The 23-year-old allegedly threatened the officer and continued to resist arrest. The officer then punched Kelly in the face multiple times to “gain control” of the situation, according to court paperwork, and Kelly was arrested. He was treated at a local hospital before being taken to Allegheny County Jail.He will have a preliminary hearing on December 30th. pic.twitter.com/ns1Zj7yIZz— Chris Hoffman (@NewsmanChris) December 20, 2019The Steelers waived Kelly on Friday afternoon and promoted practice squad safety Marcus Allen to the 53-man roster. The team did not share an official comment on Kelly’s charges.In his first season with the Steelers, Kelly totaled 21 tackles with one interception. Pittsburgh will face the Jets in a Week 16 matchup Sunday. Police officers were called to Mario’s South Side Saloon after Kelly refused to leave. Kelly allegedly threatened to “knock out” an employee because the bar’s jukebox didn’t play his requested song. Outside the bar, the officer on scene said he accidentally stepped on a woman’s foot, and Kelly responded aggressively, saying it was “his girl.” Steelers defensive back Kameron Kelly was cut by the team after reportedly being arrested early Friday at a Pittsburgh bar, according to media reports.Kelly, who signed with the Steelers in April after playing in the Alliance of American Football, faces two counts of terroristic threats and one count of resisting arrest, according to court documents obtained by KDKA.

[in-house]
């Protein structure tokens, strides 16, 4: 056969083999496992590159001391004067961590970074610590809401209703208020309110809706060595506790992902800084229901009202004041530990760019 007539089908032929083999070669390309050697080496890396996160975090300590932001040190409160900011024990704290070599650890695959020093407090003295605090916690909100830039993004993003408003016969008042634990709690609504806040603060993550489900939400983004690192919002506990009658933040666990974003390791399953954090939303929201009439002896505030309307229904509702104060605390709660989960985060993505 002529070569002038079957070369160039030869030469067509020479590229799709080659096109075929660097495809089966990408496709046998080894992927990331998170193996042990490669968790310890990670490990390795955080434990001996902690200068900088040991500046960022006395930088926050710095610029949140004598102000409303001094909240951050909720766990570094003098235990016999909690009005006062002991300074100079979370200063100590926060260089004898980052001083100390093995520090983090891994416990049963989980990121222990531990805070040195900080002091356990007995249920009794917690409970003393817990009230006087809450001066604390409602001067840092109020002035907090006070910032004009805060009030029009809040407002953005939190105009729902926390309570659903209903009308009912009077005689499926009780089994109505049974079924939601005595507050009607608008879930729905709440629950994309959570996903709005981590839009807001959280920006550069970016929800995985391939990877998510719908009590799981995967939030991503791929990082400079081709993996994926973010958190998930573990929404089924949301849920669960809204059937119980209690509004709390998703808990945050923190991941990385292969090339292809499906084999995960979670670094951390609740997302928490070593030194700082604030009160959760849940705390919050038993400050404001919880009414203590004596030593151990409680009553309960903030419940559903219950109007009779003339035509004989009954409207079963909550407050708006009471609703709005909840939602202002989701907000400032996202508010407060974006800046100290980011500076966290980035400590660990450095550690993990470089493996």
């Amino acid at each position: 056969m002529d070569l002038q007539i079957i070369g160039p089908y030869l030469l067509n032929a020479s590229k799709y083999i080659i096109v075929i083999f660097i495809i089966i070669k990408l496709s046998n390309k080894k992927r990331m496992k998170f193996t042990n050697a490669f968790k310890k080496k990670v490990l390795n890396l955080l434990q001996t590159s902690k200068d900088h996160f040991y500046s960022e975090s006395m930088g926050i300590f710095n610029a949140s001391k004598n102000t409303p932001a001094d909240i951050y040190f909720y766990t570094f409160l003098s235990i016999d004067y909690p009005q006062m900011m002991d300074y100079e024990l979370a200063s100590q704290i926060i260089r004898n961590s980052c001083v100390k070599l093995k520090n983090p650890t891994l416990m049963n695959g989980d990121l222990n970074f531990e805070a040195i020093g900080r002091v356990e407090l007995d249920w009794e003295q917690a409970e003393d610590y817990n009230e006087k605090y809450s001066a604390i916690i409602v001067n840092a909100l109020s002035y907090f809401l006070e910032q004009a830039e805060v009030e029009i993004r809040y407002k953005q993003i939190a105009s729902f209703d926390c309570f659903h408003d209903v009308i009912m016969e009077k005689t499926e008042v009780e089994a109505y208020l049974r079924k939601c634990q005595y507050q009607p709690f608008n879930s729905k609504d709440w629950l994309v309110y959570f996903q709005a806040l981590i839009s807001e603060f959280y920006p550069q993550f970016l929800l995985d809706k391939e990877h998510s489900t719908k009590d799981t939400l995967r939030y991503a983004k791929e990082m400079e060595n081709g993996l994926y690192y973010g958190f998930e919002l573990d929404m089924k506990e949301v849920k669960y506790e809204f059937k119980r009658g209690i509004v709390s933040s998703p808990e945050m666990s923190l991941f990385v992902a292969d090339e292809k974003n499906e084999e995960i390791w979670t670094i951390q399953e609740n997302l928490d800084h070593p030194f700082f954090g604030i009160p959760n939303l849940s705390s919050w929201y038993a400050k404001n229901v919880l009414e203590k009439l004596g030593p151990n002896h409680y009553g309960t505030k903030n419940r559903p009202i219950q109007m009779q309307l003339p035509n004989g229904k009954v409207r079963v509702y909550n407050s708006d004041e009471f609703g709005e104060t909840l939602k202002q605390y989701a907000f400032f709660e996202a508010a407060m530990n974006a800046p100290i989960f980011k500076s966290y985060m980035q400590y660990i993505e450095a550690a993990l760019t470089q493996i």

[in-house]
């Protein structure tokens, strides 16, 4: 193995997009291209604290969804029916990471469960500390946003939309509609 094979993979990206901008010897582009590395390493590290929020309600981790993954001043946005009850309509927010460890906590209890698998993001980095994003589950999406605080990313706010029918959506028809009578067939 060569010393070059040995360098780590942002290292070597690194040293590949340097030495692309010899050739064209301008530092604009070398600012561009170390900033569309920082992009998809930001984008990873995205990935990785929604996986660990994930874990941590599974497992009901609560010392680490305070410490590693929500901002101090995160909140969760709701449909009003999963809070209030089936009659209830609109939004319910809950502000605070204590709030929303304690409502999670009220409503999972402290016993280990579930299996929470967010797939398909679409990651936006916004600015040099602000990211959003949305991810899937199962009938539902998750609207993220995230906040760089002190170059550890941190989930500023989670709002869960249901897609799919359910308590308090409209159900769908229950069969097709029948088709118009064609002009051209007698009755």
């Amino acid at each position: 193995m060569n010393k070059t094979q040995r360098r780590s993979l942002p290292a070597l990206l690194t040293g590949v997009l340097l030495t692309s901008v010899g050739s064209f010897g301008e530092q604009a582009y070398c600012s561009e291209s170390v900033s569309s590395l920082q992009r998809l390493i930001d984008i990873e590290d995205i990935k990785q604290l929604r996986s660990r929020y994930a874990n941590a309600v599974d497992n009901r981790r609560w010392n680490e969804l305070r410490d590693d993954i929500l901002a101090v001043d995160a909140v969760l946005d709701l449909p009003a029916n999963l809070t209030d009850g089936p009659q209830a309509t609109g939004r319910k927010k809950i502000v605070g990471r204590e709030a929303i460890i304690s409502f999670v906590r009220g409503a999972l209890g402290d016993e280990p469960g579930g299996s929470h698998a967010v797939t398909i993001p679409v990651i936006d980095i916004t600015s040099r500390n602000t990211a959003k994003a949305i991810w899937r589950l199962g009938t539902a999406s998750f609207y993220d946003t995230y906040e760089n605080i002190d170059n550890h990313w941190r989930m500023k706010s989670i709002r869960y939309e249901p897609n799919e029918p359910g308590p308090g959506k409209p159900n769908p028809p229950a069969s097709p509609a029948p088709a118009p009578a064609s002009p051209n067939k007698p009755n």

Lowell CogginsLowell Thomas â€œJuniorâ€ Coggins, 80, died May 31, 2016 at his home in Oxford surrounded by his loving family.Graveside services will be held at the Oxford Cemetery on Friday, June 3Â at 2 p.m. No visitation is scheduled. Memorial contributions for Lowell can be made out to the Harry Hynes Memorial Hospice and may be left in care of Shelley Family Funeral Home of Winfield.Lowell Thomas â€œJuniorâ€ Coggins was born on February 6, 1936 in Cowley County to proud parents Thomas Lowell and Agnes (Dennett) Coggins. Lowell graduated from Arkansas City High School in 1953, after graduating he joined the National Guard and served from 1953-1956. On December 27, 1970 in Miami, Okla. Lowell was united in marriage to the love of his life, Marrietta (Whaley). Lowell loved staying busy, he was a hard worker andÂ after spending 15 years in South Texas in the seafood industry, he worked in a variety of trades such as: maintenance for schools in the area, the Shangri La, Okla. golf course, the oilfields, and for Skyline Corporation. When he wasnâ€™t working Lowell like to play Texas Hold â€˜em, he enjoyed being a member of the Arkansas City American Legion Post #18, and he loved to fish. But most of all he loved to spend time with his family, especially his grandchildren and great-grandchildren.Survivors include: wife, Marrietta Coggins of the home; children: Debbie Davidson and husband Mike, Tammie Pingsterhaus and husband Kevin, Suzie Lauderdale and husband Daniel, Patsy Bowen, Walter Wood and wife Wanetta; sister Barbara Branson; 14 grandchildren and an abundance of great-grandchildren.He is preceded in death by his parents, 7 siblings, and daughter Dana Jean.